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How Is Jones Day Different?

We are a long-term institution. Unlike many firms, we do not manage to short-term metrics – as our decision not to fire (or "lay off", as it was described by most) associates and staff during the recent difficult economic environment illustrates.  We march to our own drumbeat and do not feel compelled to respond to other firms' or analysts' perceptions of the legal "marketplace."  We do not accept that financial metrics like profits per partner or revenues per lawyer – which are often the subject of rankings and commentary in the legal press – are the most useful measure of law firm success.  Instead, we believe they are an inadequate and shallow basis for judging even the financial success of a law firm, let alone its professional accomplishment.  Several distinguished law firms have, in fact, collapsed in recent years precisely because of their focus on short-term financial returns, often bolstered by debt borrowings. Jones Day has no debt and its finances are conservatively managed. Our priorities are client service and institutional stability. We measure our success by the satisfaction of our clients and the growing demand for our services.

We believe that the long-run success of the institution, not any individual or group, must be the governing principle for all decisions.  We believe that we have collective obligations – not only to clients, but to all of those (probably in the aggregate 20,000 or more people) who depend on the continued success of Jones Day as an institution – that outweigh any individual or group desires.  We also believe that most talented lawyers want to provide truly effective service to clients, and that the Firm should be operated to enhance their ability to do so.  We recognize that the words by which these principles are expressed are not unique to Jones Day.  What is unusual is the fact that the Firm is actually managed through the active application of these principles.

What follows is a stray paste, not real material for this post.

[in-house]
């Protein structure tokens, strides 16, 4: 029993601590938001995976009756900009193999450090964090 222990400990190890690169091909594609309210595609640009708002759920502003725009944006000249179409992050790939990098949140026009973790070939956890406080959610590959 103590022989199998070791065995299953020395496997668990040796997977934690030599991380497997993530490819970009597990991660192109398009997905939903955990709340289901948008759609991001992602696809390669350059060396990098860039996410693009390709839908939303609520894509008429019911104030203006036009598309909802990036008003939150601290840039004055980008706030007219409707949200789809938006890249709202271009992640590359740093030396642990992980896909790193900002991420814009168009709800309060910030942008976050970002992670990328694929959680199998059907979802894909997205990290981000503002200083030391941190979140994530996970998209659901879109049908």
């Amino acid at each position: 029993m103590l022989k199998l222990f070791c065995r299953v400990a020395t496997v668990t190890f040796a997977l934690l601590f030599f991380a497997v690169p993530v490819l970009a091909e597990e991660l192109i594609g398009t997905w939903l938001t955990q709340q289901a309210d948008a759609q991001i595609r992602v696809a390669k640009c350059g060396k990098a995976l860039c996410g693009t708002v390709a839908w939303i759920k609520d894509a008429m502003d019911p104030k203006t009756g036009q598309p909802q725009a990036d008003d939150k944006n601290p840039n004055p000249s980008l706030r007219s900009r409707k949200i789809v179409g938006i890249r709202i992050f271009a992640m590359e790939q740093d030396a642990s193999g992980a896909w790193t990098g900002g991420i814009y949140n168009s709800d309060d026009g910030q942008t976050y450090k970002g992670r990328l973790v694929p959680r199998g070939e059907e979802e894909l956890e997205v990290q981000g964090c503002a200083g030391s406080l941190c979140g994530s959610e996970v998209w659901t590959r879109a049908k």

There are many rewards, economic and other, to members of a great professional institution. But in the end, they all derive from the willingness of clients to continue to seek help and advice from that institution, to expand their initial use of that institution to other disciplines and other locations, and to communicate to their peers their satisfaction with the professional service they receive – all of which will inevitably be reflected in the continued economic and professional success of that institution over time. Continuous growth in the amount and kind of legal services that a law firm is asked to undertake for its clients will serve to attract talented lawyers to want to become part of that firm, and will be a strong force in retaining the Firm's talented lawyers, despite the solicitations they will inevitably receive from others. All of this is self-reinforcing; each aspect strengthens the other. But they all flow from consistently satisfying clients.

There is obviously a significant business component that underlies our professional efforts; we understand we have an obligation to our clients and to all our lawyers, our staff, and their dependents to operate effectively and efficiently. Our view is that is best accomplished by maintaining an intense focus on the values and principles on which Jones Day was built over the years, including most significantly client service. It is the execution of that approach over more than a century that has produced what we believe is a unique global legal institution.